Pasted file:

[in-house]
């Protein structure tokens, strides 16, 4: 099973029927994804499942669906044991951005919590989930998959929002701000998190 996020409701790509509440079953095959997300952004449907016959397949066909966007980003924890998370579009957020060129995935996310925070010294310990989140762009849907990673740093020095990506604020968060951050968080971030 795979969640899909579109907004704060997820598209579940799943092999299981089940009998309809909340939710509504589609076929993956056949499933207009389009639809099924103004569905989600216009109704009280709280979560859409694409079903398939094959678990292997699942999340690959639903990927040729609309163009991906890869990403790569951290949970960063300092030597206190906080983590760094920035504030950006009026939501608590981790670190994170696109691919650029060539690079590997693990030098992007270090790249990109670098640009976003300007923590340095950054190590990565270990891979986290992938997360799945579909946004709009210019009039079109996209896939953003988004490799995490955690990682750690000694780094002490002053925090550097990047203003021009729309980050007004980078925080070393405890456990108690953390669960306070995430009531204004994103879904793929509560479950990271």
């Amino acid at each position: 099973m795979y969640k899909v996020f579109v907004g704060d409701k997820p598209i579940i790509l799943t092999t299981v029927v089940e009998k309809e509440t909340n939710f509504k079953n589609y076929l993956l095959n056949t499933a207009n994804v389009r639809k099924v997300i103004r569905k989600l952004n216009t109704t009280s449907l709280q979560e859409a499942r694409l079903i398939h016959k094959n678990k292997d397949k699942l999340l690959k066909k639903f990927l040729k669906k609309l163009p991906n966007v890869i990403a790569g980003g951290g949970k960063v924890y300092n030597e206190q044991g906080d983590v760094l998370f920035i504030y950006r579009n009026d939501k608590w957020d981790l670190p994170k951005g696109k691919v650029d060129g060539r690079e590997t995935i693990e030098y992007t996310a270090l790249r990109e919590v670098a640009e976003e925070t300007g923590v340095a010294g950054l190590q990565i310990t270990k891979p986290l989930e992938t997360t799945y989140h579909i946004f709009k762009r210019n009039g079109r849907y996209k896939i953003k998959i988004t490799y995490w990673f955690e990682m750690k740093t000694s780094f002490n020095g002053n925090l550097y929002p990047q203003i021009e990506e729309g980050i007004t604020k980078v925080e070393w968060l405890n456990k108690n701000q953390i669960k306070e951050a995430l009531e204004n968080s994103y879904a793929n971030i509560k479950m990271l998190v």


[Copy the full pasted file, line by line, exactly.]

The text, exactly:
[in-house]
């Protein structure tokens, strides 16, 4: 099973029927994804499942669906044991951005919590989930998959929002701000998190 996020409701790509509440079953095959997300952004449907016959397949066909966007980003924890998370579009957020060129995935996310925070010294310990989140762009849907990673740093020095990506604020968060951050968080971030 795979969640899909579109907004704060997820598209579940799943092999299981089940009998309809909340939710509504589609076929993956056949499933207009389009639809099924103004569905989600216009109704009280709280979560859409694409079903398939094959678990292997699942999340690959639903990927040729609309163009991906890869990403790569951290949970960063300092030597206190906080983590760094920035504030950006009026939501608590981790670190994170696109691919650029060539690079590997693990030098992007270090790249990109670098640009976003300007923590340095950054190590990565270990891979986290992938997360799945579909946004709009210019009039079109996209896939953003988004490799995490955690990682750690000694780094002490002053925090550097990047203003021009729309980050007004980078925080070393405890456990108690953390669960306070995430009531204004994103879904793929509560479950990271």
């Amino acid at each position: 099973m795979y969640k899909v996020f579109v907004g704060d409701k997820p598209i579940i790509l799943t092999t299981v029927v089940e009998k309809e509440t909340n939710f509504k079953n589609y076929l993956l095959n056949t499933a207009n994804v389009r639809k099924v997300i103004r569905k989600l952004n216009t109704t009280s449907l709280q979560e859409a499942r694409l079903i398939h016959k094959n678990k292997d397949k699942l999340l690959k066909k639903f990927l040729k669906k609309l163009p991906n966007v890869i990403a790569g980003g951290g949970k960063v924890y300092n030597e206190q044991g906080d983590v760094l998370f920035i504030y950006r579009n009026d939501k608590w957020d981790l670190p994170k951005g696109k691919v650029d060129g060539r690079e590997t995935i693990e030098y992007t996310a270090l790249r990109e919590v670098a640009e976003e925070t300007g923590v340095a010294g950054l190590q990565i310990t270990k891979p986290l989930e992938t997360t799945y989140h579909i946004f709009k762009r210019n009039g079109r849907y996209k896939i953003k998959i988004t490799y995490w990673f955690e990682m750690k740093t000694s780094f002490n020095g002053n925090l550097y929002p990047q203003i021009e990506e729309g980050i007004t604020k980078v925080e070393w968060l405890n456990k108690n701000q953390i669960k306070e951050a995430l009531e204004n968080s994103y879904a793929n971030i509560k479950m990271l998190v």